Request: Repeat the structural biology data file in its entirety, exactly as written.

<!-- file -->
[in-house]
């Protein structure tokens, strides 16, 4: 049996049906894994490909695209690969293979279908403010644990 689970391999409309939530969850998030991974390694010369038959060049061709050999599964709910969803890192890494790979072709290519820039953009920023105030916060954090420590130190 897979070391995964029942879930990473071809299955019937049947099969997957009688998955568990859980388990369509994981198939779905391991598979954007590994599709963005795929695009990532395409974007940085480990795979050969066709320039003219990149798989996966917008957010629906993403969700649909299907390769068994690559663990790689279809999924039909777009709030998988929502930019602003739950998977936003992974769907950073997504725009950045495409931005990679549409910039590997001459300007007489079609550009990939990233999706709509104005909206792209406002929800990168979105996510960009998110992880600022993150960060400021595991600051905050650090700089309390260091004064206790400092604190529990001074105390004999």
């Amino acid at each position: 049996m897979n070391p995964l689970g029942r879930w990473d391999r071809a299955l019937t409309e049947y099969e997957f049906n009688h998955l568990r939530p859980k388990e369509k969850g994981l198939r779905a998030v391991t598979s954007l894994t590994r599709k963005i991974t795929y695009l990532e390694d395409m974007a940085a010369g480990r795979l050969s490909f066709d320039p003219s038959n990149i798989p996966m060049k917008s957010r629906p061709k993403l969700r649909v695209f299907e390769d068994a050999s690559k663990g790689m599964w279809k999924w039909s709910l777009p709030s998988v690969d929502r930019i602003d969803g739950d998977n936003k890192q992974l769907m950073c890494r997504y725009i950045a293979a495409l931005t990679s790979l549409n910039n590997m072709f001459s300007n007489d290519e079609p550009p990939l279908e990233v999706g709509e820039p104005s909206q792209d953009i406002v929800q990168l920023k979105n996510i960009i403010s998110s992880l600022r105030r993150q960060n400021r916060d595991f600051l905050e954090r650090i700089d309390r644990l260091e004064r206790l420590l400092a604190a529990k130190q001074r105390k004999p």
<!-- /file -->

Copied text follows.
[in-house]
């Protein structure tokens, strides 16, 4: 049996049906894994490909695209690969293979279908403010644990 689970391999409309939530969850998030991974390694010369038959060049061709050999599964709910969803890192890494790979072709290519820039953009920023105030916060954090420590130190 897979070391995964029942879930990473071809299955019937049947099969997957009688998955568990859980388990369509994981198939779905391991598979954007590994599709963005795929695009990532395409974007940085480990795979050969066709320039003219990149798989996966917008957010629906993403969700649909299907390769068994690559663990790689279809999924039909777009709030998988929502930019602003739950998977936003992974769907950073997504725009950045495409931005990679549409910039590997001459300007007489079609550009990939990233999706709509104005909206792209406002929800990168979105996510960009998110992880600022993150960060400021595991600051905050650090700089309390260091004064206790400092604190529990001074105390004999």
């Amino acid at each position: 049996m897979n070391p995964l689970g029942r879930w990473d391999r071809a299955l019937t409309e049947y099969e997957f049906n009688h998955l568990r939530p859980k388990e369509k969850g994981l198939r779905a998030v391991t598979s954007l894994t590994r599709k963005i991974t795929y695009l990532e390694d395409m974007a940085a010369g480990r795979l050969s490909f066709d320039p003219s038959n990149i798989p996966m060049k917008s957010r629906p061709k993403l969700r649909v695209f299907e390769d068994a050999s690559k663990g790689m599964w279809k999924w039909s709910l777009p709030s998988v690969d929502r930019i602003d969803g739950d998977n936003k890192q992974l769907m950073c890494r997504y725009i950045a293979a495409l931005t990679s790979l549409n910039n590997m072709f001459s300007n007489d290519e079609p550009p990939l279908e990233v999706g709509e820039p104005s909206q792209d953009i406002v929800q990168l920023k979105n996510i960009i403010s998110s992880l600022r105030r993150q960060n400021r916060d595991f600051l905050e954090r650090i700089d309390r644990l260091e004064r206790l420590l400092a604190a529990k130190q001074r105390k004999p």